The awful pressure to plead guilty, brought on by the significantly enhanced sentences that the Government often seeks where a defendant asserts his right to a trial, is highlighted in the media in drug cases, as here: Prosecutors Draw Fire for Sentences Called Harsh. For white-collar defendants — businesspeople who may be otherwise wholly unacquainted with the criminal justice system — the combination of mandatory minimums, ardent prosecutors and a public consciousness that prefers to blame for their woes abstractions (“Wall Street” or “the accountants” or “bankers”) rather than individual choices means that going to trial is almost impossible. Plus, the costs can be prohibitive.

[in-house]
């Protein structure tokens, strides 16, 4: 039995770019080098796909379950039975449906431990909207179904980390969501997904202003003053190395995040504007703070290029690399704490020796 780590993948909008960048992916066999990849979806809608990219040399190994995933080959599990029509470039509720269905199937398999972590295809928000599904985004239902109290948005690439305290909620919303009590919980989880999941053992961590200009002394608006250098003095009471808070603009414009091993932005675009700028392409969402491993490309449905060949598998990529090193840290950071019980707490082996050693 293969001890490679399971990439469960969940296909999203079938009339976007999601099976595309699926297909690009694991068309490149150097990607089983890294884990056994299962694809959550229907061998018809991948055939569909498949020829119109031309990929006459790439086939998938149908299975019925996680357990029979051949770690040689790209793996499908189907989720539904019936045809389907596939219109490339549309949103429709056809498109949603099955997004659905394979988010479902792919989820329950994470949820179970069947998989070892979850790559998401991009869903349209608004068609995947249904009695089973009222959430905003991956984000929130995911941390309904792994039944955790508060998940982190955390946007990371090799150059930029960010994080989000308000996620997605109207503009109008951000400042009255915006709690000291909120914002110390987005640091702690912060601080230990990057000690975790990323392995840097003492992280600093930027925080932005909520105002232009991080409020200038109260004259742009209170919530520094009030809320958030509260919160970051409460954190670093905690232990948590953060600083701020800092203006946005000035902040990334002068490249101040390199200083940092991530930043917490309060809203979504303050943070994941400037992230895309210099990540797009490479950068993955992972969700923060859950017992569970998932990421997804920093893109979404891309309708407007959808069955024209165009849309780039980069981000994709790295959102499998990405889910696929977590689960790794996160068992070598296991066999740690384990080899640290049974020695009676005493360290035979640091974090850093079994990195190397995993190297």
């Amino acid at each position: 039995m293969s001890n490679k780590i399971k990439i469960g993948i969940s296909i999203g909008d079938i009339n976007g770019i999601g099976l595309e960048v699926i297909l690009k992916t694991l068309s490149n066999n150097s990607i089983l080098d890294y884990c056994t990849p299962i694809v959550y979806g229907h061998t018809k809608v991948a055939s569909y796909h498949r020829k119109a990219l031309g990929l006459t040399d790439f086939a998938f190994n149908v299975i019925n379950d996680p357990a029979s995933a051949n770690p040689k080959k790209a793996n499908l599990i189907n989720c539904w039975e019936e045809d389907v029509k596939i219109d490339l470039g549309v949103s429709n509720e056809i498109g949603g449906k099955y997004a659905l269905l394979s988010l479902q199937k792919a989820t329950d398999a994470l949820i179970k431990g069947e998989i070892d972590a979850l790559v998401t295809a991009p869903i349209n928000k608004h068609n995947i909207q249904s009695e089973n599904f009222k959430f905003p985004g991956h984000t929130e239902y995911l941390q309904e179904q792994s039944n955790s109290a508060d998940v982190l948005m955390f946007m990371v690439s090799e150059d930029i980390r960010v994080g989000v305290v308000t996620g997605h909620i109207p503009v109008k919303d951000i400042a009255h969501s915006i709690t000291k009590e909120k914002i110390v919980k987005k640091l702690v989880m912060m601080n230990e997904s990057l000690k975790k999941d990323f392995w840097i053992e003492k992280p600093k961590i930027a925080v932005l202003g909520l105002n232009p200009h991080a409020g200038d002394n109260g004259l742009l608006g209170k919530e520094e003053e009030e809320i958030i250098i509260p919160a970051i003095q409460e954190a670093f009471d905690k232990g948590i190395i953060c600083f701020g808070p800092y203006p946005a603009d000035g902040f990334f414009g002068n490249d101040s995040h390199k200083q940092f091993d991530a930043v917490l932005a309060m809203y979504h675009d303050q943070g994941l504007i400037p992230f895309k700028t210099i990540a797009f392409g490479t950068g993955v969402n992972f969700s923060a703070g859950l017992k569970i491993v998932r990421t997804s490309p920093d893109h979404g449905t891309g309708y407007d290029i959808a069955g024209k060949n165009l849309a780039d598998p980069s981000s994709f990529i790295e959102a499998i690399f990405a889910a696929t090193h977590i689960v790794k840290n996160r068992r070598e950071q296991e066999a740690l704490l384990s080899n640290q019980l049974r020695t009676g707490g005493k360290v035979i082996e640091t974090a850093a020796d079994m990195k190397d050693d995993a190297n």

Indeed, when a federal judge says in public that the wrong people decide who goes to prison, things have come to a head. There is a move afoot in Congress to address sentencing, but it’s focused primarily on drugs. Maybe, though, reform will trickle up to the businessperson’s case.